Skills and Knowledge For the Future (SKFF) provides accredited programmes for disadvantaged people to enhance their employability. SKFF is based in Luton, Bedfordshire and was established in 2010
Exporting helps to spread the business risk
SKFF’s target customers are local authorities; the business model therefore requires public-sector funding for success. “With the recession came government cutbacks and our UK market became considerably smaller”, explained Sophia Facey, Founder of SKFF. “We were passionate about our offering – providing services to those not in education employment or training – and didn’t want to change this. The obvious solution was to look for another market”.
Sophia knew there was a big problem with teenaged pregnancy in the USA and strongly believed the SKFF parenting programme model would be successful in this huge market. “However, we don’t like to take business risks and always ‘do our research’ first”, said Sophia.
UKTI provided the catalyst for change
Attending a UKTI networking event, SKFF learned about UKTI’s Export Marketing Research Scheme (EMRS) which provides professional advice to encourage businesses to undertake market research before approaching overseas markets for sales. Sophia met with Alice Mamier, Research Adviser for the East of England. Together, they devised a market research plan to enable Sophia to decide how to sell SKFF’s services to the USA.
Sophia interviewed a range of market experts in Florida and Atlanta
During the summer and autumn of 2010 to 2012, Sophia spent two weeks in Florida and four weeks in Atlanta with a broad selection of people with knowledge of the market including: charities supporting disadvantage youngsters, Second Chance Homes, schools, government agencies and teenaged parents themselves.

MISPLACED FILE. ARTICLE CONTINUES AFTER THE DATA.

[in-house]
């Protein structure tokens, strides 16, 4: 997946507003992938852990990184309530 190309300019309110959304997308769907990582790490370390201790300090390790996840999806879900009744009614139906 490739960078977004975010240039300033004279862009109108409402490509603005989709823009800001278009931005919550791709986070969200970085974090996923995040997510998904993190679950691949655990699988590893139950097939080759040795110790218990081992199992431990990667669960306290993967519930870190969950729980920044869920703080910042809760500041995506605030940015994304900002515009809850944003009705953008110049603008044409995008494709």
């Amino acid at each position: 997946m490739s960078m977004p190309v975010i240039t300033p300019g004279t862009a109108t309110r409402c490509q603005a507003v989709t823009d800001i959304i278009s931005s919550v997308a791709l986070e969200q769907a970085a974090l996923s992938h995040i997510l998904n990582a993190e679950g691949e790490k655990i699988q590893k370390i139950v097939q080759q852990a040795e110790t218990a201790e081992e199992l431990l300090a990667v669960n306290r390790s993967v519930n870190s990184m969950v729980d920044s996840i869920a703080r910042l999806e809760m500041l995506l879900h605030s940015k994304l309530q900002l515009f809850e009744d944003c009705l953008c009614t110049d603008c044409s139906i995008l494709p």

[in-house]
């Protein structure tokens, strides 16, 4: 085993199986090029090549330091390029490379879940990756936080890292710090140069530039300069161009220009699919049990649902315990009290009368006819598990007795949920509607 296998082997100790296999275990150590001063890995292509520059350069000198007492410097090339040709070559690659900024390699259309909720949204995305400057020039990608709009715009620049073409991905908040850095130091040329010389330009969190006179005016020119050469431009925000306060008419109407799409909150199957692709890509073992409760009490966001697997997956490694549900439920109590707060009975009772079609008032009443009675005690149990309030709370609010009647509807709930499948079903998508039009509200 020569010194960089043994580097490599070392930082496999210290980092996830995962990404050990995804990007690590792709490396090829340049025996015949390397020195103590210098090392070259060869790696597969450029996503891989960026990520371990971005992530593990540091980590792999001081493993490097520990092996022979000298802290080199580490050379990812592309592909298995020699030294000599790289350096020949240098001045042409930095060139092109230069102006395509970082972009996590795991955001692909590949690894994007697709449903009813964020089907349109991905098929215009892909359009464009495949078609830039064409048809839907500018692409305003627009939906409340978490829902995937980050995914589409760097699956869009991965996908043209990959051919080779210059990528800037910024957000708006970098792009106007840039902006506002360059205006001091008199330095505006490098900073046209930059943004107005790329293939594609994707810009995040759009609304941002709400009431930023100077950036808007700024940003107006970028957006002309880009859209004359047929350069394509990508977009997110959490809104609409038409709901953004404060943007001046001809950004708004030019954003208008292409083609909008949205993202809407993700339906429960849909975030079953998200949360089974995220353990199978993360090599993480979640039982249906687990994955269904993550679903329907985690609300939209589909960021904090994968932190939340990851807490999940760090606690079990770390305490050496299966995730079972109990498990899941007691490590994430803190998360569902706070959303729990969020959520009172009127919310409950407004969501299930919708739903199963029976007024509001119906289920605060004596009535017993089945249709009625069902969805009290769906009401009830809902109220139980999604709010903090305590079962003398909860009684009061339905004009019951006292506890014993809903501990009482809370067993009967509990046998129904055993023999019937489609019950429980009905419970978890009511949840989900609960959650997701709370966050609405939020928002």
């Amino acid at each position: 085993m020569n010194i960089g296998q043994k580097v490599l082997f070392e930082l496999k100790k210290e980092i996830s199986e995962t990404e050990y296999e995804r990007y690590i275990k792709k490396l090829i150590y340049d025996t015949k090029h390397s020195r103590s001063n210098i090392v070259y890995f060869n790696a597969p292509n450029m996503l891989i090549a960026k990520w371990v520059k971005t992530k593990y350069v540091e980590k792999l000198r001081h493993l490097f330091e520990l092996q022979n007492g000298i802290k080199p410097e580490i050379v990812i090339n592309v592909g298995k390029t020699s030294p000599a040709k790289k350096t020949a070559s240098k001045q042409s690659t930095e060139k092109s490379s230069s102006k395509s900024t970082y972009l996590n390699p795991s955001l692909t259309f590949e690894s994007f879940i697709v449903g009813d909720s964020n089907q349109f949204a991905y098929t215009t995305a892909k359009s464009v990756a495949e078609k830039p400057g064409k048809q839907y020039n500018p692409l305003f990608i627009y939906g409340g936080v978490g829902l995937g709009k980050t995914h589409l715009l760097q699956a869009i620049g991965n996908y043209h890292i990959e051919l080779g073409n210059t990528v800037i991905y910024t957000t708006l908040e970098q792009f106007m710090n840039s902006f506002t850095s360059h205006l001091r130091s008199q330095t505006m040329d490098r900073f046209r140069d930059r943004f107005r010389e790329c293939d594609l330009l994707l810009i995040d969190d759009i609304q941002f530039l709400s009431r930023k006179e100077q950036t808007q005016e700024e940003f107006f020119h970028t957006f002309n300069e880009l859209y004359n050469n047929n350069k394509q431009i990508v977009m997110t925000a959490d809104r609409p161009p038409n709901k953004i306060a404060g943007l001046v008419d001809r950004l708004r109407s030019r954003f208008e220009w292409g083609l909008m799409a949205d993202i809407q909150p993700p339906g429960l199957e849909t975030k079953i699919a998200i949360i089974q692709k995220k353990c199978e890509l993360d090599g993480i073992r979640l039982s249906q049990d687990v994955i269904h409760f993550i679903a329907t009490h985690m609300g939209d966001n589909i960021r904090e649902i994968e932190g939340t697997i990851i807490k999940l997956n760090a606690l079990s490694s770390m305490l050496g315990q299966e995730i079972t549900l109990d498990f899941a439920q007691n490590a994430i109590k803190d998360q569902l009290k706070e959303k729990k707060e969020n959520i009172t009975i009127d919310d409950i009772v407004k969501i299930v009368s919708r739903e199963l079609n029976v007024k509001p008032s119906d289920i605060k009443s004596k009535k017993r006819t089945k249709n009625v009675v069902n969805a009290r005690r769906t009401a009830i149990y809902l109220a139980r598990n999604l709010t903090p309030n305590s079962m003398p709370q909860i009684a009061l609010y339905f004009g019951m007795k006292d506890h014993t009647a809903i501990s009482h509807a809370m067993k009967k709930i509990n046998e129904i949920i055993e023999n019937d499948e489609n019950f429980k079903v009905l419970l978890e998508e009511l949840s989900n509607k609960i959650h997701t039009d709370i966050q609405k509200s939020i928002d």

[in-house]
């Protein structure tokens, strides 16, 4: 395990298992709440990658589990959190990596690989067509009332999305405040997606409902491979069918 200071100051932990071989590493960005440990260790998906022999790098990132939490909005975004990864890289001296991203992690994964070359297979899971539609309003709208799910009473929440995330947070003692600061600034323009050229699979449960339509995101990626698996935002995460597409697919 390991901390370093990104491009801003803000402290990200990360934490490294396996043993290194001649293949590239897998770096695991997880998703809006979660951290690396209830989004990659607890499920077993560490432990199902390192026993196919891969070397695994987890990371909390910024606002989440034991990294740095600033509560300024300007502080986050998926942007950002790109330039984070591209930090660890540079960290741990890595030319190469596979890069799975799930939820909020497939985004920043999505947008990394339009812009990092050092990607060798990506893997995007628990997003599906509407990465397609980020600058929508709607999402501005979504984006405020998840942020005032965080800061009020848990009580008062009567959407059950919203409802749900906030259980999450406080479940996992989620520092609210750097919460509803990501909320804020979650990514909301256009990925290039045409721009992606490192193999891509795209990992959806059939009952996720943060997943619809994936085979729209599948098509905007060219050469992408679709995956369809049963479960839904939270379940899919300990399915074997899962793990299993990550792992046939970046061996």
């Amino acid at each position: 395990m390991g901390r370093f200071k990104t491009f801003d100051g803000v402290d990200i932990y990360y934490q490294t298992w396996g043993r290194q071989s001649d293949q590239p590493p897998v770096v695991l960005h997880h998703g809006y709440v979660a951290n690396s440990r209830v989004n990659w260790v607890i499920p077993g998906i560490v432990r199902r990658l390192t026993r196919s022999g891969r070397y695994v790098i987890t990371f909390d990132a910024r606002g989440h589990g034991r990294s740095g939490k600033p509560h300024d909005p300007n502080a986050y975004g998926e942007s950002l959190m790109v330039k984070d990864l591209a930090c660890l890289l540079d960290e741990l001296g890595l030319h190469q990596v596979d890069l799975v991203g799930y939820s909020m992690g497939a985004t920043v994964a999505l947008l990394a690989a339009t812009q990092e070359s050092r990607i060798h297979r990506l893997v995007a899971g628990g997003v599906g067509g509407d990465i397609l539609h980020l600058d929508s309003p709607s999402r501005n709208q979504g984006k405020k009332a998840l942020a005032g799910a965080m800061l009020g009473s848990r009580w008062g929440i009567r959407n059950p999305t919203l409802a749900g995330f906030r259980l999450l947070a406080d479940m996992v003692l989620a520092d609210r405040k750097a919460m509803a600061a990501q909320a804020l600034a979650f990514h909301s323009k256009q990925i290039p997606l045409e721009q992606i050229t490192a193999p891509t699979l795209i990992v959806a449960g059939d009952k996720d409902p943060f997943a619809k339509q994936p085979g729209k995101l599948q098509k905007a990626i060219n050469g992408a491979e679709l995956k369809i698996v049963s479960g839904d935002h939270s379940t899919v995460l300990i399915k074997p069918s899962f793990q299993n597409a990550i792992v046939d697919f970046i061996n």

The research highlighted some important hurdles but showed the opportunity for SKFF was huge
It was clear that the market opportunity was enormous and Sophia learned that there were plentiful funding streams for parent support-programmes in the USA. In addition, SKFF’saccreditedprogrammes offered a significant competitive advantage. However, in order to gain access to Federal funding, SKFF would need to have 501(c)(3) status (fortax-exempt not-for-profit organisations in the USA). “It was also obvious to me that we would need to make sure our trainers were accompanied into this environment”, explained Sophia, “I wouldn’t have realised this without experiencing this market myself, but some of the places I visited felt unsafe and I wouldn’t want to send a female trainer there alone.” Armed with the research results, Sophia was able to pull together a clear plan for approaching the USA market.
SKFF now have the required status to deliver training to the USA
Knowing there was a significant opportunity for SKFF in the USA provided the impetus to persevere. It has taken a while, but now that SKFF have achieved 501(c)(3) status – they are in a position to approach this lucrative market for sales.
“The EMRS gave us that extra confidence we needed to look elsewhere in the world”, explained Sophia, “It can be limiting if you just rely on your local market, especially when there may be a bigger market out there waiting to be discovered!”
Company: Skills and Knowledge For the Future (SKFF)
Industry: Training and Education
Target market: USA
UKTI Service: Market Research trip with Export Marketing Research Scheme
Topics: Export Planning, Export Process, Getting Started, Grants, and Market Research